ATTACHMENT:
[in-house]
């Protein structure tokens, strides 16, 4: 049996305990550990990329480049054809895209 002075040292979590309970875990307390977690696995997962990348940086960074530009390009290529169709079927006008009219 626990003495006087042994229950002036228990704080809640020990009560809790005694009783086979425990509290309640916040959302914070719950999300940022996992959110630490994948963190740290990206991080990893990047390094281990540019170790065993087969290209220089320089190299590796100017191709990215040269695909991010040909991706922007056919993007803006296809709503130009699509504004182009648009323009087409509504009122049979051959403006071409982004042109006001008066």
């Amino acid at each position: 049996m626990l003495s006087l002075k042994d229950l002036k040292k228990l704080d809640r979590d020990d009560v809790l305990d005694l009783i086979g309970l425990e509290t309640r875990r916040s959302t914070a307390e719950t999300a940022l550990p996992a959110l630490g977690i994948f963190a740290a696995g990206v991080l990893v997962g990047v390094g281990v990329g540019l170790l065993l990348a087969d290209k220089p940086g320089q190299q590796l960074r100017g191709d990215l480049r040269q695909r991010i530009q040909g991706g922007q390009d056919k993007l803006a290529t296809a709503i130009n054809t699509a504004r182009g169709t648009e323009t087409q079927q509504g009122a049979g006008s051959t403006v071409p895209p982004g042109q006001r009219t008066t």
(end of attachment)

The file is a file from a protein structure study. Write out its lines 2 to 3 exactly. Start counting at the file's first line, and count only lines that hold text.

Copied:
């Protein structure tokens, strides 16, 4: 049996305990550990990329480049054809895209 002075040292979590309970875990307390977690696995997962990348940086960074530009390009290529169709079927006008009219 626990003495006087042994229950002036228990704080809640020990009560809790005694009783086979425990509290309640916040959302914070719950999300940022996992959110630490994948963190740290990206991080990893990047390094281990540019170790065993087969290209220089320089190299590796100017191709990215040269695909991010040909991706922007056919993007803006296809709503130009699509504004182009648009323009087409509504009122049979051959403006071409982004042109006001008066």
């Amino acid at each position: 049996m626990l003495s006087l002075k042994d229950l002036k040292k228990l704080d809640r979590d020990d009560v809790l305990d005694l009783i086979g309970l425990e509290t309640r875990r916040s959302t914070a307390e719950t999300a940022l550990p996992a959110l630490g977690i994948f963190a740290a696995g990206v991080l990893v997962g990047v390094g281990v990329g540019l170790l065993l990348a087969d290209k220089p940086g320089q190299q590796l960074r100017g191709d990215l480049r040269q695909r991010i530009q040909g991706g922007q390009d056919k993007l803006a290529t296809a709503i130009n054809t699509a504004r182009g169709t648009e323009t087409q079927q509504g009122a049979g006008s051959t403006v071409p895209p982004g042109q006001r009219t008066t």